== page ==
Friday 9 December 2016

Michael O'Doherty: How I helped flamboyant Irish apprentice star to shine

Published 03/10/2016 | 07:44

Dillon St Paul, one of the candidates in this year's BBC1 programme, The Apprentice. PRESS ASSOCIATION Photo. Issue date: Tuesday September 27, 2016. Photo: BBC/PA
Dillon St Paul, one of the candidates in this year's BBC1 programme, The Apprentice. PRESS ASSOCIATION Photo. Issue date: Tuesday September 27, 2016. Photo: BBC/PA
Holly Carpenter & Dillon St Paul at the launch of the Heineken Star Series at The Ivy, Parliament Street. Picture Anthony Woods

About 12 years ago, I interviewed a designer from Limerick for a job in Kiss, my teenage girls’ magazine.

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After an hour, I was convinced that Paul Dillon was the right man. There remained only one issue – Paul insisted on being known by the flamboyant nom de plume of Dillon St Paul.

Over the next 10 years or so, Dillon proved himself to be a hugely talented designer.

In December 2014, he decided it was time to seek pastures new and there was no ill feeling.

Holly Carpenter & Dillon St Paul at the launch of the Heineken Star Series at The Ivy, Parliament Street. Picture Anthony Woods
Holly Carpenter & Dillon St Paul at the launch of the Heineken Star Series at The Ivy, Parliament Street. Picture Anthony Woods

In the intervening time, he had done sterling work on both Kiss and Stellar magazine and had provided regular entertainment for the staff in VIP Towers.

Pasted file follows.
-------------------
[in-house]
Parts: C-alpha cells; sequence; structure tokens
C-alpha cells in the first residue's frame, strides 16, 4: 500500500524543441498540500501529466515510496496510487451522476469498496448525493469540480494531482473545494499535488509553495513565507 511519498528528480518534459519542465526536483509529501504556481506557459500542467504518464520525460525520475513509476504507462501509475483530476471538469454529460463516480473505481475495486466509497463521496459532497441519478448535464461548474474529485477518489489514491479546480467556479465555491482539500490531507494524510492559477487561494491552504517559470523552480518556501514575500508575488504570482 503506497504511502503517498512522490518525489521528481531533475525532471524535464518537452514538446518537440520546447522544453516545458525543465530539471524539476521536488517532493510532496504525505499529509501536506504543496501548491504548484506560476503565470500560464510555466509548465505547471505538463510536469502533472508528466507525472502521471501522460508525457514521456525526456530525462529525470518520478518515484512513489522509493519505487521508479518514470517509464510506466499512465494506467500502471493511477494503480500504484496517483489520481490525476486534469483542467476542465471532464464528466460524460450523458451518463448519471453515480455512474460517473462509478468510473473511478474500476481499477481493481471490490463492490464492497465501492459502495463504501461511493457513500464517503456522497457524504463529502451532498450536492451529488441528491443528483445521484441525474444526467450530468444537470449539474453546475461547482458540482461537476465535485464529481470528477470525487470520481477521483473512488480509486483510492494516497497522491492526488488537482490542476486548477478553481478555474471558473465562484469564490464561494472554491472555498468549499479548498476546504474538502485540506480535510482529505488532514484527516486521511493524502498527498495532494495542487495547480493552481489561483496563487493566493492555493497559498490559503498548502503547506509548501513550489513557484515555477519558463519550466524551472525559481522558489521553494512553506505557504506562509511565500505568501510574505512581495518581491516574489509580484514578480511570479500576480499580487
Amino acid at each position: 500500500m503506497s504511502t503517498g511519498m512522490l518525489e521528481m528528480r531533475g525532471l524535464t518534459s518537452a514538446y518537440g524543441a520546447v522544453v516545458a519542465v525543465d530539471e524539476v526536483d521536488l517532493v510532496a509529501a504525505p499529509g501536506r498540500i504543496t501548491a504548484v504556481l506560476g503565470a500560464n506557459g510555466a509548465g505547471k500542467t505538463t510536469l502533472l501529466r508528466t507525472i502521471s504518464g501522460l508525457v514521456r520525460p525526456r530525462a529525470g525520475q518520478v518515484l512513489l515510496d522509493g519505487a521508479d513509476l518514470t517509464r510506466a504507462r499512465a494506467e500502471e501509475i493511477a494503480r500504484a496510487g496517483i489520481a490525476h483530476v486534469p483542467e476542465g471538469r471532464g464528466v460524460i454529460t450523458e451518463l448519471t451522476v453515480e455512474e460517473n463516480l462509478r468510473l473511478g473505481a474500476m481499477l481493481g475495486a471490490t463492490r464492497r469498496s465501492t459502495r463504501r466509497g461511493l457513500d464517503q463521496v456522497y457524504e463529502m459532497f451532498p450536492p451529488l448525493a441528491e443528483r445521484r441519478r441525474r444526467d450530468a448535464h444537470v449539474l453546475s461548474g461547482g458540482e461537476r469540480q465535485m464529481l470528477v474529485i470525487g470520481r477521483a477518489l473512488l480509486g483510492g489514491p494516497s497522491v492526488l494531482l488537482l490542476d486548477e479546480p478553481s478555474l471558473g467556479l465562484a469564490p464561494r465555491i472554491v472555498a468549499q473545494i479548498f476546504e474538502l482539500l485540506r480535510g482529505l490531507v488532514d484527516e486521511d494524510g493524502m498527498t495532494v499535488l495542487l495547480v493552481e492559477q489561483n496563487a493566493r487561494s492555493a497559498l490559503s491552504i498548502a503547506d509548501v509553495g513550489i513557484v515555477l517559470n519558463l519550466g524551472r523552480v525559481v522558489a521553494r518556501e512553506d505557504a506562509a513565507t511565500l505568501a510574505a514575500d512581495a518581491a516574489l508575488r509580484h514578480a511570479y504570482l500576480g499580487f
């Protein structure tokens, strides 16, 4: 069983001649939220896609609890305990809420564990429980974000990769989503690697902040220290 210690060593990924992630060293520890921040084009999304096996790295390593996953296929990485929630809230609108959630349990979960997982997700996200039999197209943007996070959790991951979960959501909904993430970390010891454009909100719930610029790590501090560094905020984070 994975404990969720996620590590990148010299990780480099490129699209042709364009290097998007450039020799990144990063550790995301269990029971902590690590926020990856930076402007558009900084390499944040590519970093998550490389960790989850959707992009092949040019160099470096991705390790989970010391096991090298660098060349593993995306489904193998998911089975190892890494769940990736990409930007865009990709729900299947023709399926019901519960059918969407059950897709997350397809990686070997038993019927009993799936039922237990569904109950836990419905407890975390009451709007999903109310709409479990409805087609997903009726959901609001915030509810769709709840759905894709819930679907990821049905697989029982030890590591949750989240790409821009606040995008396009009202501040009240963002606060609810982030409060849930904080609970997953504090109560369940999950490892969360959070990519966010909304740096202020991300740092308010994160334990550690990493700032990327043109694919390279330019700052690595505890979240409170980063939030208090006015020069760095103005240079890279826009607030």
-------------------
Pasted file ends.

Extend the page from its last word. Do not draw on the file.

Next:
He had also shown himself to have a fondness for the camera when he, and the rest of the Stellar staff, were given a part on Fade Street, RTE’s reality TV show.

Little did I think, however, that he would land a role on the UK edition of The Apprentice, which airs on the BBC this autumn.

Describing himself in his promo video as “Machiavellian”, he confessed to being brutally honest, manipulative, and said that “there’s nowhere to hide with me with regards to business”.

It’s all a bit of a surprise as, to the best of my memory, Dillon’s only business idea in 10 years was to try and develop the new “selfie” craze by posting photographs of himself lying on wall-mounted furniture, which he trademarked as being “shelfies”.

Curiously enough, his high concept never caught on ...

I remain sceptical that Dillon has suddenly developed business nous, having managed to conceal all evidence for the best part of a decade.

However, there is one thing I am sure of. As long as he’s on camera, there will never be a dull moment ...

Herald

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